Good old mushrooms. It used to be that the tasteless white “button” variety was our only option; thankfully, with grocery trends going gourmet, we’re now seeing all sorts of mushrooms available in our supermarkets.
There is a whole range of flavors, from bland to rich, nutty to earthy, in types ranging from oyster, portobello and cremini (baby portobellos) to lobster, shiitake and my favorite, chanterelles. Wild mushrooms have some of the best flavors, but also strict seasons, so shoppers have to be prepared to act fast. For example, wild morels are harvested by hand in the Northwest for a short period of time in April and May, weather depending— the availability can be as short as three weeks. And because so many wild mushrooms are poisonous, extreme caution must be taken when foraging yourself. Luckily, there are many varieties being cultivated year-round for us to enjoy in any season.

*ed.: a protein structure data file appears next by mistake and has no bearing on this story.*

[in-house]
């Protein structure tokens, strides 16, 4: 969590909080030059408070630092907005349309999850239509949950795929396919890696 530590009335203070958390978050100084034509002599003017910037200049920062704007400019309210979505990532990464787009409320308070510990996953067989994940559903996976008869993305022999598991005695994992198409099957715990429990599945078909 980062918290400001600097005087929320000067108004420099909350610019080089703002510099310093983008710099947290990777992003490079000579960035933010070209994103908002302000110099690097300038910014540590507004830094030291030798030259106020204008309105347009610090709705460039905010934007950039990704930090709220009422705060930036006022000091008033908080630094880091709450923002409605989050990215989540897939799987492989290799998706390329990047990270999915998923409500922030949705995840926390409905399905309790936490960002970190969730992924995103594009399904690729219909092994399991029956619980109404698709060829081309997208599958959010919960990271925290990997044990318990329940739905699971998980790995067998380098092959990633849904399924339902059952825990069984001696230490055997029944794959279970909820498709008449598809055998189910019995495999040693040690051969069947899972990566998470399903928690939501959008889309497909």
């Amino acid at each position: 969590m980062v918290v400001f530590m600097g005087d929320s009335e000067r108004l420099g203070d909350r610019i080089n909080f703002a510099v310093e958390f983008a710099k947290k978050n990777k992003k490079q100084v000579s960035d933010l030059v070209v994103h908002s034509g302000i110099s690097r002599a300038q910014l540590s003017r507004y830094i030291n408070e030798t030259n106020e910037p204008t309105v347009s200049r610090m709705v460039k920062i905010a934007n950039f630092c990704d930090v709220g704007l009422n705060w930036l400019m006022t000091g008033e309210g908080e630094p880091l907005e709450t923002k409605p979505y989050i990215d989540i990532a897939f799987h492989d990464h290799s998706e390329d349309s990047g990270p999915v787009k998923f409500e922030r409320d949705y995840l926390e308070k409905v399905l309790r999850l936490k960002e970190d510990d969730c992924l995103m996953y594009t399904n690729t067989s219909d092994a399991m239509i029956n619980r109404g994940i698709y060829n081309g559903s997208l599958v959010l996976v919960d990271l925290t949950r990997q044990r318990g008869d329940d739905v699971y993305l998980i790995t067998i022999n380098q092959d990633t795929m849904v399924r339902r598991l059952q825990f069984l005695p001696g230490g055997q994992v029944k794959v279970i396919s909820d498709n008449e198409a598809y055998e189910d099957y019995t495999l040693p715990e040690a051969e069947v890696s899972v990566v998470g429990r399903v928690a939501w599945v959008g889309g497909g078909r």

When buying, look for mushrooms that are firm and evenly colored; avoid specimens that are broken, damaged or have soft spots with a dark-tinged surface— they are past their prime. Mushrooms should be dry on purchase and stored dry. The best storage method is to lay them out evenly on a paper towel with a damp paper towel over top of them. This way, they’ll keep for at least three days in your refrigerator. If you bunch the mushrooms up by storing them in a bag, they will sweat and go bad rather quickly. The same thing happens if washed in water; they become mushy. The best way to clean mushrooms is with a pastry brush flicking away any dirt.
There are endless ways to prepare mushrooms, but these fun and easy recipes particularly highlight each mushroom’s unique flavor.